Lithuania is traversing a difficult crisis of its government and, to a certain extent, of its political party system. The coalition government, formed by the right-of-center Liberal Union (LU) and the left-of-center New Union/Social Liberals (NU/SL), collapsed on June 18-20 after only seven months in office. That bloc, “New Politics,” had been midwived by President Valdas Adamkus and his advisers before the October 2000 parliamentary elections, as the then-ruling Fatherland Union/Lithuanian Conservatives were clearly headed for defeat.
The New Politics bloc was intended to rein in the ambitious but as yet untested NU/SL leader Arturas Paulauskas, to prevent the formation one big left-of-center bloc, to form a viable parliamentary majority, and to create a government with the free-market-oriented LU as the nucleus.
LU, NU/SL and three small allied parties held only seventy-one seats in the 141-seat parliament. The coalition was riven by ideology-colored differences between the two main parties, by rivalries between the affiliated business interest groups, and by the competing presidential aspirations of parliamentary chairman Paulauskas and of LU leader Prime Minister Rolandas Paksas, both of whom plan to run next year. Those internal disagreements and rivalries interfered with economic reforms, notably slowing down the privatization of large state-owned companies. Paksas ultimately battled successfully for the privatization of the state maritime shipping company, but lost much support from NU/SL as a result.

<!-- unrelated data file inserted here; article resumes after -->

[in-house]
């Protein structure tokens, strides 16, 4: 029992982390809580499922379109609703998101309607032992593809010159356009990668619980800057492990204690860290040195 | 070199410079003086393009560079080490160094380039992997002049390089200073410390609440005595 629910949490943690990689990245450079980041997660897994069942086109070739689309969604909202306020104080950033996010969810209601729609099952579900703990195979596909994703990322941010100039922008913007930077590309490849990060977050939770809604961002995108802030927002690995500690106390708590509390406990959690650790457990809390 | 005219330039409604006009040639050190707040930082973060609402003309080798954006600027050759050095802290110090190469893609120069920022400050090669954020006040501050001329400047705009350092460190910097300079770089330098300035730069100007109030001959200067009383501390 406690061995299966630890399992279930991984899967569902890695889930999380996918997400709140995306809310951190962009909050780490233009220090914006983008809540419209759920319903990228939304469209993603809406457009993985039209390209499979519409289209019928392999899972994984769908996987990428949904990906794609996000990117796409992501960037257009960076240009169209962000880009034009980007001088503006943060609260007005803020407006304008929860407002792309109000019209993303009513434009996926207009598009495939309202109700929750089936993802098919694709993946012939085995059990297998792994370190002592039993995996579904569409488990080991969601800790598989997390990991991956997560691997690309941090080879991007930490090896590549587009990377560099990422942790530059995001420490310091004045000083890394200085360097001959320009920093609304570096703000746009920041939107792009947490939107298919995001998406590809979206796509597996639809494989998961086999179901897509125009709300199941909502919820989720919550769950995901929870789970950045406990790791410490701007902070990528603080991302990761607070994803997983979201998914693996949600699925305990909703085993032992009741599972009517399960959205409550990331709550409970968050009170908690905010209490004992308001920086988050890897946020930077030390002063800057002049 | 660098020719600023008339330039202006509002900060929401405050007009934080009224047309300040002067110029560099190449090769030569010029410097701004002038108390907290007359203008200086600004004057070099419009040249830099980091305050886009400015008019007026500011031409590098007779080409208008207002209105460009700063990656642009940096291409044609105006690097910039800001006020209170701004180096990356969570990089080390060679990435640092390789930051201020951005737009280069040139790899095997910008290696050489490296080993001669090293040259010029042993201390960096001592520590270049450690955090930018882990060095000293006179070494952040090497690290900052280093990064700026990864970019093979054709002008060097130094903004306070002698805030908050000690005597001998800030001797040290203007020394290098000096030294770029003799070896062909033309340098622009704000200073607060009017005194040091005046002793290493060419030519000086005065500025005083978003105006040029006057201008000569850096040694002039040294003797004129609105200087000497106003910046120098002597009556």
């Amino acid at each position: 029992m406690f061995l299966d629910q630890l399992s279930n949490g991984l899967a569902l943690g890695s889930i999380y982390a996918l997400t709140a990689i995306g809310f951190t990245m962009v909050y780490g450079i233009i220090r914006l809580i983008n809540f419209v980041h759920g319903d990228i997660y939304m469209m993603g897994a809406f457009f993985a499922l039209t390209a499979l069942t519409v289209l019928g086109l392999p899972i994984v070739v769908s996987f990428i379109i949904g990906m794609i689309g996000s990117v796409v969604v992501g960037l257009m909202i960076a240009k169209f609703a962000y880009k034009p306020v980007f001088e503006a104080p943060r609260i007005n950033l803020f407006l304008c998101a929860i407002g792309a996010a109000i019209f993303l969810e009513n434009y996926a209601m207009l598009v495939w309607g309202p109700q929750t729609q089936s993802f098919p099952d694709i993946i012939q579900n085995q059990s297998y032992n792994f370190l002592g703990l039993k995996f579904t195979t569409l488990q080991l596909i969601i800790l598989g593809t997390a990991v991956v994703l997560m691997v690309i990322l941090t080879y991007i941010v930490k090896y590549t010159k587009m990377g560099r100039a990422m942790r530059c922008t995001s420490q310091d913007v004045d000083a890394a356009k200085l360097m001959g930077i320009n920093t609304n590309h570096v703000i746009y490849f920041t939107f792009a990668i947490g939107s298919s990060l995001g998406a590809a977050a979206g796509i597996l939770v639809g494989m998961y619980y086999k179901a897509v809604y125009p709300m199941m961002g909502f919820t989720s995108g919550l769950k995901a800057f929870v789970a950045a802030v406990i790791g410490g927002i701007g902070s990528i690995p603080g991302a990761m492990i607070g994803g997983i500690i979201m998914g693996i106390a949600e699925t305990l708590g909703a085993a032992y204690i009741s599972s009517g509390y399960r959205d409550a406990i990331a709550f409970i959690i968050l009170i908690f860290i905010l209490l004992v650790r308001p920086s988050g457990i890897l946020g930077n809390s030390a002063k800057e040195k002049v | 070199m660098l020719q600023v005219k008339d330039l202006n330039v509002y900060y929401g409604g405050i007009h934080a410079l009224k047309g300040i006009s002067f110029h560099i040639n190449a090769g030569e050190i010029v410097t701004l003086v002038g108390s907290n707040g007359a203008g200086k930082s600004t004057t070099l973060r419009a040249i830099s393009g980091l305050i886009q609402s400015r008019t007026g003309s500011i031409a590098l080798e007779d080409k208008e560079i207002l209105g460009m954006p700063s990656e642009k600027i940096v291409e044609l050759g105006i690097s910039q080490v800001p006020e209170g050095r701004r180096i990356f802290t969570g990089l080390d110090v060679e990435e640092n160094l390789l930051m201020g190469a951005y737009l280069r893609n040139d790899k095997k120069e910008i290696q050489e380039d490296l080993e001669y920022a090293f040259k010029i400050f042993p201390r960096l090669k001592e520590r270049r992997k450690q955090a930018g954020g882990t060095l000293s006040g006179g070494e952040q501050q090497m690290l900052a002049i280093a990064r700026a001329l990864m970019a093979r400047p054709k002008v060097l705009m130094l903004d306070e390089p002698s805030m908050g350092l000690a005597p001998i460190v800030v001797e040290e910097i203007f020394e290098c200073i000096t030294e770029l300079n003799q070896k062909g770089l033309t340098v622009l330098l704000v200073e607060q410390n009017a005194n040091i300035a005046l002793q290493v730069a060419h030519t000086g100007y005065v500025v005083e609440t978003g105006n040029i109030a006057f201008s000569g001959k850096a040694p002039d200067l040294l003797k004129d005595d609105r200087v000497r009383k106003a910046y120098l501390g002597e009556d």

On the other hand, LU leaders very nearly mishandled the government’s relationship with the American company Williams International, the number one foreign investor in the country, operator and one-third owner of Lithuania’s Mazeikiai oil-processing complex. With Russia’s Lukoil company targeting Mazeikiai for a predatory takeover, LU leaders dithered. They did regain their balance and closed ranks with Williams last week after the company signed a long-term supply agreement with Russia’s Yukos company, a competitor to Lukoil.
The opposition Social-Democratic Party (SDP)–with forty-eight seats the strongest in parliament, and led by the highly popular ex-President Algirdas Brazauskas–sought from the outset to bring down the government and capture the prime ministership for the former head of state. In recent weeks, the SDP and NU/SL initiated a rapprochement at the expense of LU. A big left-of-center bloc of those two parties and small left-leaning groups–the very bloc that the New Politics coalition had been intended to forestall–is now taking shape. SDP with forty-eight seats, and NU/SL with twenty-nine, control an absolute majority of the 141 seats. Additionally, they count on the support the New Democracy Party of former Prime Minister Kazimiera Prunskiene, the Russian Union and the populist Farmers’ Party; these three small parties hold about ten seats between them.